Porsche aims for the production car record at Pikes Peak

We are just under one week away from the 100th running of the Pikes Peak International Hill Climb, and Porsche is racing in style this year! Previous Pikes Peak champion David Donner is going to once again be running a 911 Turbo, this time a 2022 Porsche 911 Turbo S with the lightweight package equipped, and he’s aiming for the production car record at the mountain. That record—a 10 minute 18.488 second run—currently belongs to a Bentley Continental GT, which racing legend Rhys Millen set in 2019. Donner previously held the record back in 2014 when he raced a 991-generation 911 Turbo S, and he’s anxious to get that record back not only for himself, but for Porsche. The whole campaign is backed by Porsche collector Jim Edwards, and sponsored by the upscale Porsche magazine 000 founded and published by friend of FlatSixes, Pete Stout.

Sponsor, Pete Stout: “Enthusiasts know a fast time on Pikes Peak much like they know a fast lap time on the Nordschleife. The variables on the 14,115-foot mountain present a unique challenge, as do the risks. With no way to practice the full course, you get one shot every 12 months – if the weather cooperates. When it comes to international intrigue, I’d put Pikes Peak up there with Le Mans, Monaco, and the Isle of Man TT. Now consider the fact that you can still race a street-legal car at Pikes Peak on Sunday and drive it to lunch on Monday, much as you might have with an early 911 in the first golden era of the sports car. Many of us think of the Turbo as a luxurious 911,” continues Stout, “but the earliest Turbos were fairly light cars that homologated the 934 and 935 for Group 4 and Group 5 racing. The article explored what the first 911 Turbo was like to drive in the context of the 1973 Carrera RS. The Lightweight Package for today’s Turbo S removes 80 pounds, making a fast car even faster. Champion Porsche have done a fantastic job preparing this car, and we can’t wait to see what Donner can do with it at Pikes Peak.”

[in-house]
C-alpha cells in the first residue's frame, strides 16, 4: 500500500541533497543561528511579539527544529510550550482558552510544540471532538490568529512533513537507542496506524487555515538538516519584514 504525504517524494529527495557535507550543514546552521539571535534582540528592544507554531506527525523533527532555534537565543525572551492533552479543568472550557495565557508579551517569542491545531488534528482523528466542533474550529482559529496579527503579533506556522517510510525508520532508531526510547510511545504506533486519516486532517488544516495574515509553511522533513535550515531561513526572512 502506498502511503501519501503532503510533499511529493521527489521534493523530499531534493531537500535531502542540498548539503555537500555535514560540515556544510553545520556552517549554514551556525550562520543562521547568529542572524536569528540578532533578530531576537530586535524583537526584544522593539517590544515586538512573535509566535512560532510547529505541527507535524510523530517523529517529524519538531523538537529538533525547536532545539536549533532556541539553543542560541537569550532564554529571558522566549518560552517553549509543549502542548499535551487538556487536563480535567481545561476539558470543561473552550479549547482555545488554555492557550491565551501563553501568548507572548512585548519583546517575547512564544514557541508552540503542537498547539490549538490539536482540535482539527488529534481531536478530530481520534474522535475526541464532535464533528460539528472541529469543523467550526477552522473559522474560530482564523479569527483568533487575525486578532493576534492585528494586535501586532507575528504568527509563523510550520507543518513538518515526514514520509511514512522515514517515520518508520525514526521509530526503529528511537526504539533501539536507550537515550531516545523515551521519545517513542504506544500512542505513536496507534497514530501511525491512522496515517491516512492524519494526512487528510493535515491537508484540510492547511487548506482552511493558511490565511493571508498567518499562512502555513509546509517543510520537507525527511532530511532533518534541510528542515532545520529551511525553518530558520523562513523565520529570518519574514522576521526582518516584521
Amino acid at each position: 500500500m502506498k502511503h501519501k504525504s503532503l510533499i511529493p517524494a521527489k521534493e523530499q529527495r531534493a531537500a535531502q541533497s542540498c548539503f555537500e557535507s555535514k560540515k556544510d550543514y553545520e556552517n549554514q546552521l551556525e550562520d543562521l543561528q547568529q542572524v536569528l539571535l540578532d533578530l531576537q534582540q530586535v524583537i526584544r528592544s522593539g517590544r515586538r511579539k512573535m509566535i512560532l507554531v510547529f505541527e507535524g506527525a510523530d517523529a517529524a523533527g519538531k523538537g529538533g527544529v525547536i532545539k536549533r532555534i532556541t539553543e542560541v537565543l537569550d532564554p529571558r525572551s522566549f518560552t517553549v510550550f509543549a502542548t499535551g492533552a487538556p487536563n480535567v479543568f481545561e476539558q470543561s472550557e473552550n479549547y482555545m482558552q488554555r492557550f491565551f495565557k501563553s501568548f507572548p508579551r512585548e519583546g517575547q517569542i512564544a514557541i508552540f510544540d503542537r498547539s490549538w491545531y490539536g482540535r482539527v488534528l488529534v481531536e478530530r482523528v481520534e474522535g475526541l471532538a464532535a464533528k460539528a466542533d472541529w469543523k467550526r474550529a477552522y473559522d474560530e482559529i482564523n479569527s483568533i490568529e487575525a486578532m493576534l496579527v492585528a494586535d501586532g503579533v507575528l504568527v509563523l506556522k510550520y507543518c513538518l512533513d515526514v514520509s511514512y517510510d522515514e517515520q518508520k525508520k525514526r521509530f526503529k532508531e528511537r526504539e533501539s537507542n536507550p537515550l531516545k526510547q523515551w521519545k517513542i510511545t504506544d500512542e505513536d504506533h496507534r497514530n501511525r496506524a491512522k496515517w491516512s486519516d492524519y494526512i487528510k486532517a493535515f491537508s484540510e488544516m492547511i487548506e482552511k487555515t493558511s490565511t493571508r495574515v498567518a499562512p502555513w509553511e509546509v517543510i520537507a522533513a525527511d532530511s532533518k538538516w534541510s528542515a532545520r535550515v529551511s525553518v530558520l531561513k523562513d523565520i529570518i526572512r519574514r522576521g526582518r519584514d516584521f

Driver, David Donner: “Jim volunteered a new car and I volunteered to drive. His ability to see the big picture and how to make things happen, along with a huge dose of optimism, have made this project a lot of fun. I’ve always gone to Pikes Peak to win or set a record – the stakes are too high unless you’re there to prove something and can do so professionally,” he says. “My family’s history with Porsche at Pikes Peak stems from my father, Bob Donner, who won three times in Porsche Spyders in 1960, 1961, and 1962. My last three wins here have been with a Porsche, so it would be meaningful to make it four. The connection with 000 began in 2020, and none of the contacts or logistics to put a winning team together would have existed without its involvement. We still have a lot to accomplish in testing, but we’re looking forward to joining a huge grid of technologically advanced race cars and world-class drivers for the 100th.”

Car owner, Jim Edwards: “Pikes Peak is an iconic American event,” he says. “Who wouldn’t want to be part of the 100th running? I bought my first Porsche in 1961 and have owned many over the years, and whether racing or displaying them, it’s always fun to watch wide-eyed kids come up to look at them. They know a Porsche when they see one.”

This 911 Turbo S Lightweight was ordered fresh from the factory from Champion Porsche in Florida, and before it even set tire to the road, it was transferred to Champion’s race department to be prepared to do battle on the mountain. The car got all the required safety equipment to run at the PPIHC, and was presumably given a few minor details, like more aggressive alignment settings to shave some seconds. Once finished, the car was treated to a unique art car livery with the theme “print isn’t dead” using hi res images from 000 Magazine’s recent feature about the birth of the 911 Turbo.

The 100th staging of the Pikes Peak International Hillclimb takes place on 26 June.

Bradley Brownell

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